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Crimea: a year of despair and a look into the future 01/18/2024 10:39:00. Total views 432. Views today — 5.

How do residents of the occupied Crimea remember 2023? Some recall the massive attacks on military facilities, air raid alarms, and their introduction to bomb shelters. Others remember the record increase in prices for various goods and services, while some highlight the most unsuccessful tourist season.

"The best thing to do is simply forget the year 2023 like a bad dream. Last year, we felt all the 'charms' of war, from explosions to economic consequences. If anyone had any illusions that everything would end quickly and improve, or that russia has the most powerful air defense and other weapons, and no one would dare to explode anything on its territory, those illusions shattered. Last year clearly demonstrated us that Crimea is not just a frontline territory but a real front, with all the resulting consequences", - said Oleksandr, a resident of Sevastopol, who permanently moved to the mainland of russia at the end of last year.

OstroV spoke with several Crimeans, and they all note that it was the worst year in decades.

"Everything bad that could happen happened last year: a new attack on the Crimean bridge, strikes on ships, submarines, airfields, military bases, a bunch of combat drones, air raid alarms, bomb shelters, unprecedented inflation on all goods and services, even the weather turned against Crimea. Not to mention the ongoing exodus of people from here, especially young people", - Kateryna M., a resident of Simferopol, notes.

The "local authorities" also do not hide their pessimistic mood. Crimean "deputy" and communist Sergey Bogatyrenko named the main problems for the peninsula's residents as the lack of affordable housing, jobs, and decent wages. He also highlighted demographic issues in Crimea.

"The birth rate is 1.7 times lower than the mortality rate! Uncertainty about the future prevents women from taking this responsible step – becoming a mother for the first time or deciding on another child. Every second marriage breaks up, including due to everyday problems: lack of housing, kindergartens, and jobs", - the "deputy" summarized the year for Crimeans.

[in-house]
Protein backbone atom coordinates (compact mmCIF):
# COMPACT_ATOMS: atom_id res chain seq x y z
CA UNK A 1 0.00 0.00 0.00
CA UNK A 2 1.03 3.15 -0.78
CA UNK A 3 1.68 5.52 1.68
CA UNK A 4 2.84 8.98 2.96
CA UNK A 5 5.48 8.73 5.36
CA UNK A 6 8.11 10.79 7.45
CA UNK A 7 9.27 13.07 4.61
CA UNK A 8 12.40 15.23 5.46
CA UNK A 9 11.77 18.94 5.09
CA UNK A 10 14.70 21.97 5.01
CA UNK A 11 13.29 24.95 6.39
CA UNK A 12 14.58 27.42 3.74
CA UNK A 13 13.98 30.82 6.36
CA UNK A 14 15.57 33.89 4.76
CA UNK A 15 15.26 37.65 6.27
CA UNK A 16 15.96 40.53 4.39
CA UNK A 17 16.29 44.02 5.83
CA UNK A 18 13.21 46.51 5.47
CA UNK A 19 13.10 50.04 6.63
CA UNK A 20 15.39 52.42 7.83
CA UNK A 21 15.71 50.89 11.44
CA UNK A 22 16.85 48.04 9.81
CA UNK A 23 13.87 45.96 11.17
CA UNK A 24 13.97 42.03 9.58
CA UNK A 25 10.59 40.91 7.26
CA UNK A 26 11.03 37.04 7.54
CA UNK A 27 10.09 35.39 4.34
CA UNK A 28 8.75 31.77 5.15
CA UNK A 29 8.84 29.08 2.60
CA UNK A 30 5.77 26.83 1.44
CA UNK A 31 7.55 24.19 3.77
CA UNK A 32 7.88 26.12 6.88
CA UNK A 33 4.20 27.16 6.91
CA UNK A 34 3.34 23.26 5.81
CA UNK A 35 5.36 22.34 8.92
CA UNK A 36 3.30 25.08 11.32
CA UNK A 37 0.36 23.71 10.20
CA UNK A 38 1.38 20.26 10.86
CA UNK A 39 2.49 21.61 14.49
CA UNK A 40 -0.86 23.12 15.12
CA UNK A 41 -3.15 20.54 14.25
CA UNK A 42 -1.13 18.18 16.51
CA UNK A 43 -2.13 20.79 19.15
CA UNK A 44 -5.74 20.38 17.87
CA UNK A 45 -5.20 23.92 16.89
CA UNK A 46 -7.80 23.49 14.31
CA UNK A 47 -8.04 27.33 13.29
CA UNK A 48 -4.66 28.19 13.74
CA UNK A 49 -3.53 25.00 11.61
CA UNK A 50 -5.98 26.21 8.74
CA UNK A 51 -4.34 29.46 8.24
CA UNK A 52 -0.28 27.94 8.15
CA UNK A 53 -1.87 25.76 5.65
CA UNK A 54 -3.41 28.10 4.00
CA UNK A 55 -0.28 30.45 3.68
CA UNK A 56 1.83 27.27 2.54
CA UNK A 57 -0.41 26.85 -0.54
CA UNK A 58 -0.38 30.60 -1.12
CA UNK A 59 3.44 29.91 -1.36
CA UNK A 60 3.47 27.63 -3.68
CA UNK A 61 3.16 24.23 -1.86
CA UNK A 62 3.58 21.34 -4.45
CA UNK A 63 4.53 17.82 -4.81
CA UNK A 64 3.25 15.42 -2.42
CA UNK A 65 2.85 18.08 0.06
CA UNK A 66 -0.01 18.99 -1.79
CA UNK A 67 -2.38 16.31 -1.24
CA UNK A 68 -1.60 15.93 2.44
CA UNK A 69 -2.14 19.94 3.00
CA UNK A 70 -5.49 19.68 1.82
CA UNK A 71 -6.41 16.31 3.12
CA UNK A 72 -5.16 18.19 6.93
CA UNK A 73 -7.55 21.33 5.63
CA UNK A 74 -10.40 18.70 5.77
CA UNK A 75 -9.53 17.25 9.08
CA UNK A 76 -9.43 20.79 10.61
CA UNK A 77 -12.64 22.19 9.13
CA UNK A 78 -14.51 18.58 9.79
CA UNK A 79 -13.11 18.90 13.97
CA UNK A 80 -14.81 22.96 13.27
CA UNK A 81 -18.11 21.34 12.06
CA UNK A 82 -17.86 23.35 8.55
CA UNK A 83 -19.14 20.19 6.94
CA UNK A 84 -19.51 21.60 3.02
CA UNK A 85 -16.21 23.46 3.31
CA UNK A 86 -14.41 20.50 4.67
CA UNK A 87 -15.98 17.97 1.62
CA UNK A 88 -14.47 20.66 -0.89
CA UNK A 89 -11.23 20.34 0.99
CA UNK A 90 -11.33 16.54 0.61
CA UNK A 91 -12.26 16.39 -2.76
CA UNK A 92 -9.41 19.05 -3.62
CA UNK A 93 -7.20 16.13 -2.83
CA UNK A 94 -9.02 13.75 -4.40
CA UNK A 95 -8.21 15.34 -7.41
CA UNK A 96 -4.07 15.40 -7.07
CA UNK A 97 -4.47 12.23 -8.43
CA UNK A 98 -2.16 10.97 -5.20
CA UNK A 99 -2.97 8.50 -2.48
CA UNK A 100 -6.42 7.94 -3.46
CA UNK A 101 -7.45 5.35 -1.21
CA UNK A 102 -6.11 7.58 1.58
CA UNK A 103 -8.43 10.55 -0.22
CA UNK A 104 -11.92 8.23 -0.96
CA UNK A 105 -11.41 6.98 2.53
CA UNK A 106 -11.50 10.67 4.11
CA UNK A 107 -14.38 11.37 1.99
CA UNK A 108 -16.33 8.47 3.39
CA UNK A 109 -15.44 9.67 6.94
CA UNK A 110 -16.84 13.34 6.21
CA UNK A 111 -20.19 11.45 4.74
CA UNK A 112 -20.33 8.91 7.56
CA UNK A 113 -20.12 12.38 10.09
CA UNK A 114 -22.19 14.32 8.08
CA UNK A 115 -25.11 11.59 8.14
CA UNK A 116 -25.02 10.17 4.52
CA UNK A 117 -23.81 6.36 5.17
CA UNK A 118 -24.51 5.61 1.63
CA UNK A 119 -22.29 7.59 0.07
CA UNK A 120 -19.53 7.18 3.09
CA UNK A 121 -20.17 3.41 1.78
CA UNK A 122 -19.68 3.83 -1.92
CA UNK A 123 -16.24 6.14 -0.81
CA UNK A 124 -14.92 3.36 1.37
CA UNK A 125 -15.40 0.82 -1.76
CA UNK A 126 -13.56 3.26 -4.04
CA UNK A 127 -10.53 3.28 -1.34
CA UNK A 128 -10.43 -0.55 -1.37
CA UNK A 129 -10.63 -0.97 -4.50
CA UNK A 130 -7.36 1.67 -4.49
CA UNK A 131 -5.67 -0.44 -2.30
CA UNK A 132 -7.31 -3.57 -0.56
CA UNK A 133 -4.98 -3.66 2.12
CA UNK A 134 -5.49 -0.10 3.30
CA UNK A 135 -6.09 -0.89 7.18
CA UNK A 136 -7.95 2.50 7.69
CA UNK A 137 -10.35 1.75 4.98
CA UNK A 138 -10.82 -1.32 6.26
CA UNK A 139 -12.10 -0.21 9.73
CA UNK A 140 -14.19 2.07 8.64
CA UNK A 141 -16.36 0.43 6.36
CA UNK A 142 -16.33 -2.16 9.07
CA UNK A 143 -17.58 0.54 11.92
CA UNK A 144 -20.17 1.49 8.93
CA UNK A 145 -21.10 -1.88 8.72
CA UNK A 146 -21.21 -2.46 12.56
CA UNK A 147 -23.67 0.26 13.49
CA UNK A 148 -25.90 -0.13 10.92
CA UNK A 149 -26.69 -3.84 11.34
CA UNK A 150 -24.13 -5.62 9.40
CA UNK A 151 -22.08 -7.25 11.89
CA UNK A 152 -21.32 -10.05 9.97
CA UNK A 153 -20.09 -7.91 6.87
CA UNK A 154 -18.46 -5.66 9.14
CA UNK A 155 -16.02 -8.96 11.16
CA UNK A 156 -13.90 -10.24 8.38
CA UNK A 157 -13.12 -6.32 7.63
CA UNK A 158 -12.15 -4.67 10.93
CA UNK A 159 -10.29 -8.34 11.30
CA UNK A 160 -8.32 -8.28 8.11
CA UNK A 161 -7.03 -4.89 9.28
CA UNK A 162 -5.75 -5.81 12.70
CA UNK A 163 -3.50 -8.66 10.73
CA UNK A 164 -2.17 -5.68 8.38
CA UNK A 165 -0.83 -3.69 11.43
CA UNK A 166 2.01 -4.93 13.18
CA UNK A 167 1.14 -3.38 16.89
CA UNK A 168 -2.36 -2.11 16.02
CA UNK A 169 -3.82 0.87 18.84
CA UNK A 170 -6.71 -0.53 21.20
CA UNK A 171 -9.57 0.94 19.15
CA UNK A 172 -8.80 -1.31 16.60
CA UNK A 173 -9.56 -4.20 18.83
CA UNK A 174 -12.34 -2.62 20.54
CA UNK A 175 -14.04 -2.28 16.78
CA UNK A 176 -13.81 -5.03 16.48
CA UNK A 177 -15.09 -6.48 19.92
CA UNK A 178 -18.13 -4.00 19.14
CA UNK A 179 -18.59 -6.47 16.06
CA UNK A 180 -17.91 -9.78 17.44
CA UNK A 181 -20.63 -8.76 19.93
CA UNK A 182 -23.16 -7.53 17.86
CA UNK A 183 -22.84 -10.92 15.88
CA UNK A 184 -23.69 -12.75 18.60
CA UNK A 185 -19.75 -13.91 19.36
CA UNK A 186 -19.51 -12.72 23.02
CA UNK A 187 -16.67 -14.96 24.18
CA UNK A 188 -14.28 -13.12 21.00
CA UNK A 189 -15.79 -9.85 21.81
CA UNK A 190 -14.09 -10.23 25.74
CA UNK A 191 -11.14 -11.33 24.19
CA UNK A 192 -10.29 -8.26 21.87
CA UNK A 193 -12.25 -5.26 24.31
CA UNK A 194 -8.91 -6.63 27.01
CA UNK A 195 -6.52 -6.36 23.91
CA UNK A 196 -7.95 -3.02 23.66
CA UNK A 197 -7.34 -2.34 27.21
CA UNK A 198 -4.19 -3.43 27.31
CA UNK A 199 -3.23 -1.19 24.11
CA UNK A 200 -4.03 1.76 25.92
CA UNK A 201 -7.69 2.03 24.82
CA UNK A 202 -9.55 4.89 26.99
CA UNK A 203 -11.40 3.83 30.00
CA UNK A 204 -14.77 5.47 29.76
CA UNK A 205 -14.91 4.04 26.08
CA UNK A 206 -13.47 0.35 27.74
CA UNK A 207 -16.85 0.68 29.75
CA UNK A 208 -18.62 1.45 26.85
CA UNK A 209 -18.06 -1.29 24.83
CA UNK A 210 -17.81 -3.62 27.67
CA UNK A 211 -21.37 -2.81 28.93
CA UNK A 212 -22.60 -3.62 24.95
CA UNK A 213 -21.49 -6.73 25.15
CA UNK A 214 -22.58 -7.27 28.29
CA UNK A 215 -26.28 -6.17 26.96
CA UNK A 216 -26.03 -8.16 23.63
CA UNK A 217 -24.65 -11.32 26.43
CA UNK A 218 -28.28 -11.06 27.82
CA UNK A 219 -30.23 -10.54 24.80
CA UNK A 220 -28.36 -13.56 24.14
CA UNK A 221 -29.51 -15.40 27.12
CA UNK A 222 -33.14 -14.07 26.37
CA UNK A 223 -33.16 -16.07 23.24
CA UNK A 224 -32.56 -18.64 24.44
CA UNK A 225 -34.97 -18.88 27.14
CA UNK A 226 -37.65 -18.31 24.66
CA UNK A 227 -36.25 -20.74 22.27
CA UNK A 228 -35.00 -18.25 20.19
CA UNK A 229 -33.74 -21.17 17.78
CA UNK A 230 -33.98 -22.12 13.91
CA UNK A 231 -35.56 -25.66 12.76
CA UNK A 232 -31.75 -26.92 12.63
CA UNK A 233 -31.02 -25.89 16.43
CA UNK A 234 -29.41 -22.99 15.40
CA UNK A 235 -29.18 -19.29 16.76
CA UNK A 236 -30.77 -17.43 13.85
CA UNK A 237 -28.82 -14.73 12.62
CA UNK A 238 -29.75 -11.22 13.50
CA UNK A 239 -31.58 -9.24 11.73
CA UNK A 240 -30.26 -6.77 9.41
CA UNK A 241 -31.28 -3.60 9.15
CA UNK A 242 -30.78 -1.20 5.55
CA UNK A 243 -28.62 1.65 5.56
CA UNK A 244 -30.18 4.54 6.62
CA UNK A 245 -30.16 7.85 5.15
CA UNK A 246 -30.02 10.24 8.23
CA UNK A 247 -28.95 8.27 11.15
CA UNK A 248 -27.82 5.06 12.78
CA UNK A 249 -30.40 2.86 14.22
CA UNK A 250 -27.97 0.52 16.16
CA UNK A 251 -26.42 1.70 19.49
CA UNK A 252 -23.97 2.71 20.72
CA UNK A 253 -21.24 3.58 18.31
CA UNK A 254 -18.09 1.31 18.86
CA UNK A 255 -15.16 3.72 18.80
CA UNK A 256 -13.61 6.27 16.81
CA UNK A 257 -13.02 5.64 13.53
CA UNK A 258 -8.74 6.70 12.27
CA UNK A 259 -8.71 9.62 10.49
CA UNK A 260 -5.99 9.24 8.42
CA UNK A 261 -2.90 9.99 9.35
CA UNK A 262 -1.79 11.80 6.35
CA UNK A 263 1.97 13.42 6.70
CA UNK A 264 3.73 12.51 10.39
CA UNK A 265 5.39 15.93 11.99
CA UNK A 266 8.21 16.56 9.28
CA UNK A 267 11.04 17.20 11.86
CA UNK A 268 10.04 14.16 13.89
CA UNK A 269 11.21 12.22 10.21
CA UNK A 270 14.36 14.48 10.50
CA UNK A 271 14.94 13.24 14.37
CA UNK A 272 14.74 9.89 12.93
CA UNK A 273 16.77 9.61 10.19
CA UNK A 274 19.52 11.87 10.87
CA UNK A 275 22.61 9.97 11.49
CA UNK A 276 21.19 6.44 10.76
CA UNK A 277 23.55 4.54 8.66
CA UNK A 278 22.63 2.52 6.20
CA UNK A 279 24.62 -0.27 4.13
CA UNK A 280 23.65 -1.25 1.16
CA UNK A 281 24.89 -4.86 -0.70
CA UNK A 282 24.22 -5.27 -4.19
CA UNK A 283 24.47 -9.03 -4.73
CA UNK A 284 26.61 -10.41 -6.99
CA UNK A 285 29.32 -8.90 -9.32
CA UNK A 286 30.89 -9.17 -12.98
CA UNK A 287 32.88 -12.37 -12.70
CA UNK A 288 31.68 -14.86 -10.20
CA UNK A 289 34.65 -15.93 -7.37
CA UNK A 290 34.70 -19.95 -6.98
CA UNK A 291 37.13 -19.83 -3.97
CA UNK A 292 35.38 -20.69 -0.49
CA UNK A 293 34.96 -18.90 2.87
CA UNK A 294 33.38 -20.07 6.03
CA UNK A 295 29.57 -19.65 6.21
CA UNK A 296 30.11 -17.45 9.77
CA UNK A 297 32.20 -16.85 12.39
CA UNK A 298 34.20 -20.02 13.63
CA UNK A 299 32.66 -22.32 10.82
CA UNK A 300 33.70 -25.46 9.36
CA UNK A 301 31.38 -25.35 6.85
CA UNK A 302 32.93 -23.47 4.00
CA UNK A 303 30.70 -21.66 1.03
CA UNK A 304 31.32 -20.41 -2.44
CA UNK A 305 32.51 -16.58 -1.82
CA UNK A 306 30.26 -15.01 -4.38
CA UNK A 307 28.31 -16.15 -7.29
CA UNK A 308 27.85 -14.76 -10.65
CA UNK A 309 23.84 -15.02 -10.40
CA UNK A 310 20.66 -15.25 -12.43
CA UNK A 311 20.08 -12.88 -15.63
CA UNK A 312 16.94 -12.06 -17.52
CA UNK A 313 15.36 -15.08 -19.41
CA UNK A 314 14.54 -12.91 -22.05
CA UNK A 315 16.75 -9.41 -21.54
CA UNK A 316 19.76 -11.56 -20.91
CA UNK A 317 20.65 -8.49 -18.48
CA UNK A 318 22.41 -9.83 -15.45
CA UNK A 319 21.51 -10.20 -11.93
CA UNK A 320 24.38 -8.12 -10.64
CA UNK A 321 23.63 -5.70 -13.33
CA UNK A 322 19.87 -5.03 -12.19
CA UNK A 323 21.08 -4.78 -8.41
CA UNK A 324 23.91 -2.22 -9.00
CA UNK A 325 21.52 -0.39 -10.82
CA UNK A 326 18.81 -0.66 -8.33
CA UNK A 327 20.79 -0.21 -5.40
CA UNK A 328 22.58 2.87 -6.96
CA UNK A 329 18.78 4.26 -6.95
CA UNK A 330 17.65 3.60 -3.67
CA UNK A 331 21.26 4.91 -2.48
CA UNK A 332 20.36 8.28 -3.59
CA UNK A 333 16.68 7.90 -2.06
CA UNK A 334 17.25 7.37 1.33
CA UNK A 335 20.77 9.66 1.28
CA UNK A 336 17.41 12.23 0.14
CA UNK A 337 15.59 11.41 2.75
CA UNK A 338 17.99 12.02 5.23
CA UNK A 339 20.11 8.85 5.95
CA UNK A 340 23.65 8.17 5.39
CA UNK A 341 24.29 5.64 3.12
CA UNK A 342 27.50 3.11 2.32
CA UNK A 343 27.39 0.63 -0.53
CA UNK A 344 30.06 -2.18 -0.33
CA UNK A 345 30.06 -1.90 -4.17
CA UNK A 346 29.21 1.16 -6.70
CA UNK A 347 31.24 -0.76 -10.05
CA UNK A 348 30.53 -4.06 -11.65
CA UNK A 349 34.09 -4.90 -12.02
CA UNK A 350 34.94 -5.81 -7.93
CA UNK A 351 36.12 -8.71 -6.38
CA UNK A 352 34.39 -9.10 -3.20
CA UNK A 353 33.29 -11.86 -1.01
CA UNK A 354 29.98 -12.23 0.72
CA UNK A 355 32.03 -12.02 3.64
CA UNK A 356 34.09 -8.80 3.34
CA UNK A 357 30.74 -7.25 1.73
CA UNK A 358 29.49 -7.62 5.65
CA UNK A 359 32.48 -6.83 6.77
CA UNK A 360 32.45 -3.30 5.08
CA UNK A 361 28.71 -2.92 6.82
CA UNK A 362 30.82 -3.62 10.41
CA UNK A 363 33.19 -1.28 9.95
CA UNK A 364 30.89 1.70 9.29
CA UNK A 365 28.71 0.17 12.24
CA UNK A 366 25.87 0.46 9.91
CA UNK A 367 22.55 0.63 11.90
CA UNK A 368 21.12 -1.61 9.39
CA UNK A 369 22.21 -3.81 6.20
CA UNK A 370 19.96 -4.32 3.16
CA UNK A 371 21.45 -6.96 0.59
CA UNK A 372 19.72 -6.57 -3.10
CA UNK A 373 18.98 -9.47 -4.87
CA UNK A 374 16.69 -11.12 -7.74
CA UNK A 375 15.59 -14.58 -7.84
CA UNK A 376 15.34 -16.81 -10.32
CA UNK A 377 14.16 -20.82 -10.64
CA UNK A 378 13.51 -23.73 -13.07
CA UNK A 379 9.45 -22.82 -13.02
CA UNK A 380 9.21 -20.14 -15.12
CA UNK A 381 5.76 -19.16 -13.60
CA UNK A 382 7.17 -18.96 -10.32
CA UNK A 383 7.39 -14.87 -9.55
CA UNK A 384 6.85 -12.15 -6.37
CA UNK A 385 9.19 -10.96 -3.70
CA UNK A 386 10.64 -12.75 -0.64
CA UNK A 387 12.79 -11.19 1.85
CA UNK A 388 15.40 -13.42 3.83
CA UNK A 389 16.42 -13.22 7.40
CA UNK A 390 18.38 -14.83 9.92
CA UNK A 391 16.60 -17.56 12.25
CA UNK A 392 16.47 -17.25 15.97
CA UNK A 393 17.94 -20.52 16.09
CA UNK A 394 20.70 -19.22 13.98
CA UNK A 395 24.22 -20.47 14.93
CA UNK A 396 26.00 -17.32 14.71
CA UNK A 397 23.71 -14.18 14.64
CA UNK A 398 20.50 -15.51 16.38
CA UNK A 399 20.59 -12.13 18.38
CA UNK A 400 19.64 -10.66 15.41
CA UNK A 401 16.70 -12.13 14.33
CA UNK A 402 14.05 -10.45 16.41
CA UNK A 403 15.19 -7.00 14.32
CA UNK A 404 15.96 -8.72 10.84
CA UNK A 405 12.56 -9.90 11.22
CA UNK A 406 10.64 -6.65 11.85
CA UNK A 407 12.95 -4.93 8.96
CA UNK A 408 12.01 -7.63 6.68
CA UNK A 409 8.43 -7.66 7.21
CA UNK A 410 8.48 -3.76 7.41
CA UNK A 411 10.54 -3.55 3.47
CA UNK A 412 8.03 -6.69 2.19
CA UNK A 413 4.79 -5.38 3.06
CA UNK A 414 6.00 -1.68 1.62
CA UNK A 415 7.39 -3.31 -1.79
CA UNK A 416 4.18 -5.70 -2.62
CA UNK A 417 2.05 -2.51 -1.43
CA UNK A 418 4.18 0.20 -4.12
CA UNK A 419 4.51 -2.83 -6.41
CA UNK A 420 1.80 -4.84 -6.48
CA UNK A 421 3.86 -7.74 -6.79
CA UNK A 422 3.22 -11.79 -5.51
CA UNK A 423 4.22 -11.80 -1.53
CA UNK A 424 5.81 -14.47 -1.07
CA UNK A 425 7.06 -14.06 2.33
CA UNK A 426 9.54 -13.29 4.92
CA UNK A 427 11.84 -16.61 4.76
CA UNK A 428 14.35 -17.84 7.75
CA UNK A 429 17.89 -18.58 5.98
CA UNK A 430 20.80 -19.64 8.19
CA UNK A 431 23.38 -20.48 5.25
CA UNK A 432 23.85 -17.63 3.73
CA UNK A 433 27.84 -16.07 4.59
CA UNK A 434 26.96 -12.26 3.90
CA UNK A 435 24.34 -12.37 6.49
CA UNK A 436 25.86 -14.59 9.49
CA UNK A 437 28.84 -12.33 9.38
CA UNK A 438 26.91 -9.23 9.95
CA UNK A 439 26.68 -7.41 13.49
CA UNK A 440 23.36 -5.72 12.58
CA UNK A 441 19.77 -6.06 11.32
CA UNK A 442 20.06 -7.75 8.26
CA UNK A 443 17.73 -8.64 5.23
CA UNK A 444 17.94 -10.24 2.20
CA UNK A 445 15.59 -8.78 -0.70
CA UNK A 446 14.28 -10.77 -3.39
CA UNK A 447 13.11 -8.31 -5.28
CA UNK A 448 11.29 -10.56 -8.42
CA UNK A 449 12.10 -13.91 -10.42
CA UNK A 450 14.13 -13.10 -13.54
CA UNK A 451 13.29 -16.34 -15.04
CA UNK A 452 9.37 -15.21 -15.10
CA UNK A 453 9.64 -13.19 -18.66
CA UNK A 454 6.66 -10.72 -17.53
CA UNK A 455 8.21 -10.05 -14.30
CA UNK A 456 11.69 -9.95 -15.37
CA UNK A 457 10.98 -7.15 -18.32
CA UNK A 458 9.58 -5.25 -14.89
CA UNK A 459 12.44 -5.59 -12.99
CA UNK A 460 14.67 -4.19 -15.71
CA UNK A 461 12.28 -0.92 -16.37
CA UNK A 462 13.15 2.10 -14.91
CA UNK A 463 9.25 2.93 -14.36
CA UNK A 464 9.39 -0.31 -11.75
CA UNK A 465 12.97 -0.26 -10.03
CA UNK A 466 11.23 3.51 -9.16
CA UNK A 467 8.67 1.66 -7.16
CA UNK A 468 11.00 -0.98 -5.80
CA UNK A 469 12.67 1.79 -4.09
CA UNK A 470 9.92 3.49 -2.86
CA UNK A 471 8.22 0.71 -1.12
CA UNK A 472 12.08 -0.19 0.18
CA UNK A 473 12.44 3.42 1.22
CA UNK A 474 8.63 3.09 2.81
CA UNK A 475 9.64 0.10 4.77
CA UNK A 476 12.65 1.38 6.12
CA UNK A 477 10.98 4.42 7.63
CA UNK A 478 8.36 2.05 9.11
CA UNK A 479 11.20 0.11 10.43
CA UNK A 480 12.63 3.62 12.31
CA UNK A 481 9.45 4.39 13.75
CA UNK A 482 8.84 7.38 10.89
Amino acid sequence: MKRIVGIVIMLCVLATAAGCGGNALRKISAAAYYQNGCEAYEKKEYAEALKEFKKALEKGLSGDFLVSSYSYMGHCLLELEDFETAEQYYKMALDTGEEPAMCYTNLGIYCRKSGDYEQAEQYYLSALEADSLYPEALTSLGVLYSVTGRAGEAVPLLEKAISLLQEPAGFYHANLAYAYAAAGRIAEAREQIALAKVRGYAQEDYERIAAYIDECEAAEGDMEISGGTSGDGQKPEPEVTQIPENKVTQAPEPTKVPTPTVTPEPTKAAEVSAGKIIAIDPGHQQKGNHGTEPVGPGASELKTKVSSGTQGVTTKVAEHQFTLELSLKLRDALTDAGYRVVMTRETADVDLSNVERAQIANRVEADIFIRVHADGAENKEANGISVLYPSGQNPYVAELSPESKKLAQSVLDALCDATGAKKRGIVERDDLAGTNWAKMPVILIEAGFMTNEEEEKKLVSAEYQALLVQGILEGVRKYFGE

OstroV investigated how yet another year of war affected the lives of Crimeans.

War

According to the UK Secretary of Defense Grant Shapps, in the last four months of 2023, 20% of the russian Black Sea Fleet was destroyed, and russia's dominance in the Black Sea is under threat.

For a long time, local residents perceived the war as something "somewhere far away". But the past year, as they themselves admit, became a cold shower for many Crimeans.

"The war is not somewhere there, not nearby; it is already here. This understanding took a very long time to form, but only the second half of the year finally shaped it. Anything can hit anywhere and anything. So there are many more people who want the war (or the special military operation) to end. Not victory, not surrender, but specifically the end of it", - says Svitlana N., a resident of Yevpatoriia.

Much changed in late September 2023. After the attack on the headquarters of the russian Black Sea Fleet in Sevastopol, locals learned for the first time what air raid sirens and bomb shelters are.


According to the so-called governor of Sevastopol, Mikhail Razvozhaev, the city entered a "new situation" since the attack on the russian Black Sea Fleet headquarters, requiring both authorities and citizens to respond systematically to what is happening with clear coordinated actions. However, as practice has shown, the occupying authorities were unprepared for such a situation, causing a storm of indignation among local residents.

"And who needs this show? First, do something, and then present it to the people. The war has been going on for a year and a half, and they decided to introduce alerts in one day. According to my son, who was at school during the alert, they asked everyone to go to the gym on the ground floor with panoramic windows. Can you imagine that? Half the school was crammed in there, no ventilation, one restroom, no water, everyone shouting and making noise. Some grades even continued their lessons. It's madness", - said Sevastopol local Mykhailo, speaking to OstroV back in September.